Insomnia is a common sleep disorder that can make it hard to fall asleep, hard to stay asleep, or cause you to wake up too early and not be able to get back to sleep. You may still feel tired when you wake up. Insomnia can sap not only your energy level and mood but also your health, work performance and quality of life.
Try decaffeinated coffee after diner
That after-dinner cup could be interfering with your sleep. To get a good night’s rest, avoid caffeine after lunchtime. While your body doesn’t store caffeine, it can take many hours to eliminate the stimulant from your system.
- Avoid large, high-fat meals late in the day. Studies have shown that eating a large meal close to bedtime may make it harder to fall asleep
- Maintain a healthy lifestyle. Eat a balanced and varied diet with plenty of fresh fruits, vegetables, whole grains and low-fat protein sources. Eating a healthy diet, maintaining a healthy weight and getting appropriate exercise or yoga can help you sleep well.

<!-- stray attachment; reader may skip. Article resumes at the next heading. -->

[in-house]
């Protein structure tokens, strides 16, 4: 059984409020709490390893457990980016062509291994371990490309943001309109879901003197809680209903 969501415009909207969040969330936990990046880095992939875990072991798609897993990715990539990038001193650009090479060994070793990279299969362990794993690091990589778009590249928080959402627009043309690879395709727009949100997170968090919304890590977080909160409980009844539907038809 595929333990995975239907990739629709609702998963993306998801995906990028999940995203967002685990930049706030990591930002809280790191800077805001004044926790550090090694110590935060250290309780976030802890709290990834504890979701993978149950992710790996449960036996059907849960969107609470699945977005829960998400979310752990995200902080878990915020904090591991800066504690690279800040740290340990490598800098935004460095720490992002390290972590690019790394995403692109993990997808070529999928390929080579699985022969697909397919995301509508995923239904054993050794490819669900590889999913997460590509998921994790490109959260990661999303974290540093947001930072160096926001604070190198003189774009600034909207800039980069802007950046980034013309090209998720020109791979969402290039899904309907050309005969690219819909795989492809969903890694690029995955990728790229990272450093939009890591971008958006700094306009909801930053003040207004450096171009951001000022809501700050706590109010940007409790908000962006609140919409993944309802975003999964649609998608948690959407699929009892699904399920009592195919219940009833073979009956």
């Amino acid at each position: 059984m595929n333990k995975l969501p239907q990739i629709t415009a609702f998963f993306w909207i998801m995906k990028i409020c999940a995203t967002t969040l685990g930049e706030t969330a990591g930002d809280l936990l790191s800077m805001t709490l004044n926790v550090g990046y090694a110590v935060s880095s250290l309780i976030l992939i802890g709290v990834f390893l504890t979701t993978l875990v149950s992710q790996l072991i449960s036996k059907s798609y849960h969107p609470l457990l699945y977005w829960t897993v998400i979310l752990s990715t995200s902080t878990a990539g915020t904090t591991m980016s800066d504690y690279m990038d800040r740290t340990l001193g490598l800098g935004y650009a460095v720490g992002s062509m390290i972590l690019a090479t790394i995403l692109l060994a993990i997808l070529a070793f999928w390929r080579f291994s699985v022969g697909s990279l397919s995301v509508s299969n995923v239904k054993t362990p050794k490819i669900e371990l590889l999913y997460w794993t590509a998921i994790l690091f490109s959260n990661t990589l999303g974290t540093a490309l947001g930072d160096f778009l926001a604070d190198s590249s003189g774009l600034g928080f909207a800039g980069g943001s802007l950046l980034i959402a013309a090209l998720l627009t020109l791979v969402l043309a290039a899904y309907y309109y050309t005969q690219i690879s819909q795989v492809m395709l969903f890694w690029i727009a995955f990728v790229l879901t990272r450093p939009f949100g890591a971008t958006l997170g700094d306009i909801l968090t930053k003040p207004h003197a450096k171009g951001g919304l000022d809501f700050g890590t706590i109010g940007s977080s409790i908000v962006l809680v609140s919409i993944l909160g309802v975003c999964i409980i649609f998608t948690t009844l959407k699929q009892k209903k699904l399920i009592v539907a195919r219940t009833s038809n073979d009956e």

Don’t go to bed if you are not tired!
Go to bed when you’re tired and turn out the lights. If you don’t fall asleep within 15 to 20 minutes, get up and do something else. Go back to bed when you’re tired. Don’t agonize over falling asleep. The stress will only prevent sleep.
Start a relaxing bedtime routine. Do the same things each night to tell your body it’s time to wind down. This may include taking a warm bath or shower, reading a book, or listening to soothing music. Relaxing activities done with lowered lights can help ease the transition between wakefulness and sleep.
Stay away from alcohol!
Create a room that’s ideal for sleeping. Often, this means cool, dark and quiet. Consider using room-darkening shades, earplugs, a fan or other devices to create an environment that suits your needs.
Your mattress and pillow can contribute to better sleep, too. Since the features of good bedding are subjective, choose what feels most comfortable to you. If you share your bed, make sure there’s enough room for two. If you have children or pets, try to set limits on how often they sleep with you — or insist on separate sleeping quarters.